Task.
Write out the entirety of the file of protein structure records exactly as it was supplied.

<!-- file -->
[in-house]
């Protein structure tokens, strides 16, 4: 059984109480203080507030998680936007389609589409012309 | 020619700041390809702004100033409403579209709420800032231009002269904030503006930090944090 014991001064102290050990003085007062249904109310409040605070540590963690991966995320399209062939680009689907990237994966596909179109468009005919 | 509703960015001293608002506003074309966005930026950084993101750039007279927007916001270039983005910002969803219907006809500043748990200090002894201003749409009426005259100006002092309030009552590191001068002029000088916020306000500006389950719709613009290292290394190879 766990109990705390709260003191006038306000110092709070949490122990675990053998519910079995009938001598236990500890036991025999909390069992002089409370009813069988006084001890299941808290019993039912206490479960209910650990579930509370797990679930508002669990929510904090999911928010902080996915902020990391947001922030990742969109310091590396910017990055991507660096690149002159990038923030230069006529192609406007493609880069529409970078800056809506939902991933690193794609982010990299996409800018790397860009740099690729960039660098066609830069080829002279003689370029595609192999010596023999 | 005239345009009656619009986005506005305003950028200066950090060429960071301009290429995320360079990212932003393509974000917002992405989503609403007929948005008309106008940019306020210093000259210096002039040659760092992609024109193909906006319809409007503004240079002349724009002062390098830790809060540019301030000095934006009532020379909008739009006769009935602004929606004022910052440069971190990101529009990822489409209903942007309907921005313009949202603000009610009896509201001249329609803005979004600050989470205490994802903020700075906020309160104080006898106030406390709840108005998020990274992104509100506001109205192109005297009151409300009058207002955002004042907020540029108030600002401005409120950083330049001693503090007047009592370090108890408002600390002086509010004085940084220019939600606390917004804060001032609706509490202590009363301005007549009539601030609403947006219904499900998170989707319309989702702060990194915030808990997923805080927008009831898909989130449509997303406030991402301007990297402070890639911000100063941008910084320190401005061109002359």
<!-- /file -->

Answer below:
[in-house]
């Protein structure tokens, strides 16, 4: 059984109480203080507030998680936007389609589409012309 | 020619700041390809702004100033409403579209709420800032231009002269904030503006930090944090 014991001064102290050990003085007062249904109310409040605070540590963690991966995320399209062939680009689907990237994966596909179109468009005919 | 509703960015001293608002506003074309966005930026950084993101750039007279927007916001270039983005910002969803219907006809500043748990200090002894201003749409009426005259100006002092309030009552590191001068002029000088916020306000500006389950719709613009290292290394190879 766990109990705390709260003191006038306000110092709070949490122990675990053998519910079995009938001598236990500890036991025999909390069992002089409370009813069988006084001890299941808290019993039912206490479960209910650990579930509370797990679930508002669990929510904090999911928010902080996915902020990391947001922030990742969109310091590396910017990055991507660096690149002159990038923030230069006529192609406007493609880069529409970078800056809506939902991933690193794609982010990299996409800018790397860009740099690729960039660098066609830069080829002279003689370029595609192999010596023999 | 005239345009009656619009986005506005305003950028200066950090060429960071301009290429995320360079990212932003393509974000917002992405989503609403007929948005008309106008940019306020210093000259210096002039040659760092992609024109193909906006319809409007503004240079002349724009002062390098830790809060540019301030000095934006009532020379909008739009006769009935602004929606004022910052440069971190990101529009990822489409209903942007309907921005313009949202603000009610009896509201001249329609803005979004600050989470205490994802903020700075906020309160104080006898106030406390709840108005998020990274992104509100506001109205192109005297009151409300009058207002955002004042907020540029108030600002401005409120950083330049001693503090007047009592370090108890408002600390002086509010004085940084220019939600606390917004804060001032609706509490202590009363301005007549009539601030609403947006219904499900998170989707319309989702702060990194915030808990997923805080927008009831898909989130449509997303406030991402301007990297402070890639911000100063941008910084320190401005061109002359």